Arlington Citizen-Journal

May 6, 2014

Lamar High junior makes Arlington tennis history, aims for higher goals

Michelle Torres may be the best girls tennis player in at least a decade in the Arlington school district, but she and her coach believe she could do even better next year.

There’s still a year to go in her high school career, but junior Michelle Torres already has a firm foothold on her place in the annals of Lamar tennis.

“She’s the best player we’ve had at Lamar high school, and we’ve had some good ones,” Lamar tennis coach Courtney Monroe said. “But she’s the best we’ve ever had.”

Tennis records in Arlington can be a little sketchy — not as meticulously chronicled as football history — but Torres’ recent run at the Region I meet in Lubbock is unrivaled in Arlington tennis history in more than a decade.

“Her results in Lubbock were the best for a singles player in Arlington probably since ’99, and the best girls finish in a little longer than that, the mid-90s, probably,” Monroe said.

And yet, as great as her showing was, Torres had greater hopes than finishing third in a loaded region. After blowing past her early opponents in blustery conditions, the No. 3 seed Torres reached the semifinals against top-seeded Kelley Anderson of Southlake Carroll.

Although Torres fell to Anderson, she had reason to believe she’d still have a shot at a top two finish and a berth in the state tournament. If form had held and Anderson had won the final match, Torres who have earned a playback match against No. 2 Riley Reeves of Richland to determine the tournament’s second-place winner.

Instead, the No. 2 seed Reeves pulled the upset. “We were expecting playback the whole time,” Monroe said. “This is the biggest upset I’ve ever seen.”

Torres regularly faces Reeves and Anderson, who are friends of hers, in tourneys throughout the tennis season. She felt like her knowledge of Reeves’ game would’ve made a win in a playback match a tremendous possibility. Still, Torres can be proud of what she accomplished at regionals.

“I was upset, but I’d done the most I could do,” Torres said. “My freshman year I made quarters of regionals. Sophomore year I got fourth place. This year I finished third. I am doing better every year. Now I’m hoping next year I’ll do one better and go to state.”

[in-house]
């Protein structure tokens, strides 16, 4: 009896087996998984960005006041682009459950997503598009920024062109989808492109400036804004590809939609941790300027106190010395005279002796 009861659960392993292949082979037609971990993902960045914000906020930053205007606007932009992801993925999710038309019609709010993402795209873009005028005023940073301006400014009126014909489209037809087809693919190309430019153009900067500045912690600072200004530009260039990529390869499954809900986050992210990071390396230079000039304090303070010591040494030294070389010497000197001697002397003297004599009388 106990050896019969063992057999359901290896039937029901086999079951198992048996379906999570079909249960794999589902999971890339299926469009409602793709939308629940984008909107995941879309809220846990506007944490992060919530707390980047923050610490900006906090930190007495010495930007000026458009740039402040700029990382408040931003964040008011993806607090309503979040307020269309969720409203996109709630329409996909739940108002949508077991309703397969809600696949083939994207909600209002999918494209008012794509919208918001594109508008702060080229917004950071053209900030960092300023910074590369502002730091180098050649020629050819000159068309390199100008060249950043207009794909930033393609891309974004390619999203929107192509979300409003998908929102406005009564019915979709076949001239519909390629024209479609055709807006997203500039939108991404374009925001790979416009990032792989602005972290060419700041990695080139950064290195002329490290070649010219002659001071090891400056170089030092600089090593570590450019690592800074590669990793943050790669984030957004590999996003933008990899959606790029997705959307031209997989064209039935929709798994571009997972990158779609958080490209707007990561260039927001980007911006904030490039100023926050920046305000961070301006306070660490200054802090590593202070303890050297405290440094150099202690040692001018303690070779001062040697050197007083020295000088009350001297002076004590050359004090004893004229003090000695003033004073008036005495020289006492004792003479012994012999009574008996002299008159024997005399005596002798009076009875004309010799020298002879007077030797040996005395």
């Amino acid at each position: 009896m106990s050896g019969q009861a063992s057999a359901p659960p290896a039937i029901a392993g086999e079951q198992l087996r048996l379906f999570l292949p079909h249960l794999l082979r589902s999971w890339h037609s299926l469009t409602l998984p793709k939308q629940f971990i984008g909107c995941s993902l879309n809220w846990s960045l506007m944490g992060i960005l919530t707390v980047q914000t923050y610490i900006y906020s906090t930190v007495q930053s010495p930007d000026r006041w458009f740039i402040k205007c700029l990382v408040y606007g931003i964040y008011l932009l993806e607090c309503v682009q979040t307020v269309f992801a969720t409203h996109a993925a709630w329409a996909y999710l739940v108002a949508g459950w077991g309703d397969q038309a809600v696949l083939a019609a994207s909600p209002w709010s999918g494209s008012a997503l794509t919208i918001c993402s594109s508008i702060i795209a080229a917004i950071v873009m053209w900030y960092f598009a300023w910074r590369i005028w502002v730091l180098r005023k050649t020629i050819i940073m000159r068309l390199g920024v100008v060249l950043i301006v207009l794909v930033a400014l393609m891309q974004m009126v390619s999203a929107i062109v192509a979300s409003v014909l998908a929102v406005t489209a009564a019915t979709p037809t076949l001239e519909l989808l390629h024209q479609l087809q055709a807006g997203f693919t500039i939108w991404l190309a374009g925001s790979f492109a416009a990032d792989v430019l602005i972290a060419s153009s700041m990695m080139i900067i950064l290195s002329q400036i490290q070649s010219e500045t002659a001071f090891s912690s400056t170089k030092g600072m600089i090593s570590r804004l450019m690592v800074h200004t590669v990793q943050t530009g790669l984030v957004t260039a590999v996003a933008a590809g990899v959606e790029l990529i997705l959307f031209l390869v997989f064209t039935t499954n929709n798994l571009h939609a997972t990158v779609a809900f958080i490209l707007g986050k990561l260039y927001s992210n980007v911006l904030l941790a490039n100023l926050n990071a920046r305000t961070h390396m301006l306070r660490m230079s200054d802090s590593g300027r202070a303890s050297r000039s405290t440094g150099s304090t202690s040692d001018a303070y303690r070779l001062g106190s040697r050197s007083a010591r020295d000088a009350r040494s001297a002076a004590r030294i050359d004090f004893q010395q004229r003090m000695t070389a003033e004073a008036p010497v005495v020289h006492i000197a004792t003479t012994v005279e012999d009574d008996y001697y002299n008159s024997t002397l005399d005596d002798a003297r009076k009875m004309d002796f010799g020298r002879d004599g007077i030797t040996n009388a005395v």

Her teammates have noticed that along with tremendous talent, Torres shows a strong will to compete. “She gets down but it doesn’t get to her,” sophomore Anoosha Mardani said. “She won’t give up.”

Going far

Making the next step to state won’t be easy, Torres’ coach concedes. The coach might not know what players his star player might face next season, but what he does know is that Torres works hard to get better. The mental game is an area in which she has particularly improved, Monroe said.

“The difference between good and great is up here,” Monroe said, pointing to his forehead. “That’s a great shot, but why did you hit the ball over there when you could have hit it more easily over there? Everybody can hit good balls. When you get to the elite levels, can you hit a succession of good shots and win points?”

Torres said she’s had to learn that there’s more to the game than just smacking the ball as hard as she can. “I was kind of one-dimensional when I got here,” she said.

She’s picked up a lot of the nuances of the game by playing in challenging amateur tournaments. This summer, she’ll play in The Grand Slam tournament in June in College Station. And just like last summer, Torres will travel south of the equator to play in two tournaments on clay in Colombia, where her father Carlos, a former UT-Arlington standout and coach, hails from.

Playing in high altitudes on a clay surface, where sliding rather than stopping on a dime is a part of the game, took a lot of getting used to. “I had to completely change my game,” Torres said. “I had to plan for the slide.”

Dealing with clay, though, wasn’t the biggest adjustment that Torres faced in the South American tournaments. In U.S. tournaments, rain prompts delays in tournaments. But at the first tournament in Colombia, it did not.

“In the middle of point in the first match, I’m serving with the rain in my eyes,” Torres said.

Those eyes are focused on summer tournaments and one more run at a state tournament, and beyond that, a successful college career. “And I couldn’t do it without coach Monroe,” Torres added. “He’s shown tremendous patience and support.”

Spoken like a true once-in-a-generation Arlington tennis player.

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